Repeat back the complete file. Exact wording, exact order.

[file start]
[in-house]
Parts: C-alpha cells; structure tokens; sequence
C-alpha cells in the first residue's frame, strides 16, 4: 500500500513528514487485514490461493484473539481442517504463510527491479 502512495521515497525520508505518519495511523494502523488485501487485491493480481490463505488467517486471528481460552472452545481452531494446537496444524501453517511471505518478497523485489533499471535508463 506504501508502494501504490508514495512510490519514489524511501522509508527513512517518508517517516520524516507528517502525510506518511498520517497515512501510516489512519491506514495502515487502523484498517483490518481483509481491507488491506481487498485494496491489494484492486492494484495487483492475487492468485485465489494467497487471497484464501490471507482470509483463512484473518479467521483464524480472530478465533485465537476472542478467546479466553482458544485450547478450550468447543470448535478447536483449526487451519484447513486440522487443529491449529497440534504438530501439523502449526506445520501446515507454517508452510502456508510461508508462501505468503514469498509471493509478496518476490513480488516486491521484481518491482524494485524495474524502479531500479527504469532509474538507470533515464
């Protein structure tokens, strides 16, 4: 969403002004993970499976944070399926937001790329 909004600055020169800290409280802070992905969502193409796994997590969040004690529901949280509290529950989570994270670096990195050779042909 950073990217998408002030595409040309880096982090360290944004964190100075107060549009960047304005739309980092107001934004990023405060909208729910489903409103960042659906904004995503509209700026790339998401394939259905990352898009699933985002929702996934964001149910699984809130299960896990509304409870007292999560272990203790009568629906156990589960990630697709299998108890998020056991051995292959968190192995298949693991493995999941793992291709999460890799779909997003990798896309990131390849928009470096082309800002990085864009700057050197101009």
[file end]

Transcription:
[in-house]
Parts: C-alpha cells; structure tokens; sequence
C-alpha cells in the first residue's frame, strides 16, 4: 500500500513528514487485514490461493484473539481442517504463510527491479 502512495521515497525520508505518519495511523494502523488485501487485491493480481490463505488467517486471528481460552472452545481452531494446537496444524501453517511471505518478497523485489533499471535508463 506504501508502494501504490508514495512510490519514489524511501522509508527513512517518508517517516520524516507528517502525510506518511498520517497515512501510516489512519491506514495502515487502523484498517483490518481483509481491507488491506481487498485494496491489494484492486492494484495487483492475487492468485485465489494467497487471497484464501490471507482470509483463512484473518479467521483464524480472530478465533485465537476472542478467546479466553482458544485450547478450550468447543470448535478447536483449526487451519484447513486440522487443529491449529497440534504438530501439523502449526506445520501446515507454517508452510502456508510461508508462501505468503514469498509471493509478496518476490513480488516486491521484481518491482524494485524495474524502479531500479527504469532509474538507470533515464
């Protein structure tokens, strides 16, 4: 969403002004993970499976944070399926937001790329 909004600055020169800290409280802070992905969502193409796994997590969040004690529901949280509290529950989570994270670096990195050779042909 950073990217998408002030595409040309880096982090360290944004964190100075107060549009960047304005739309980092107001934004990023405060909208729910489903409103960042659906904004995503509209700026790339998401394939259905990352898009699933985002929702996934964001149910699984809130299960896990509304409870007292999560272990203790009568629906156990589960990630697709299998108890998020056991051995292959968190192995298949693991493995999941793992291709999460890799779909997003990798896309990131390849928009470096082309800002990085864009700057050197101009």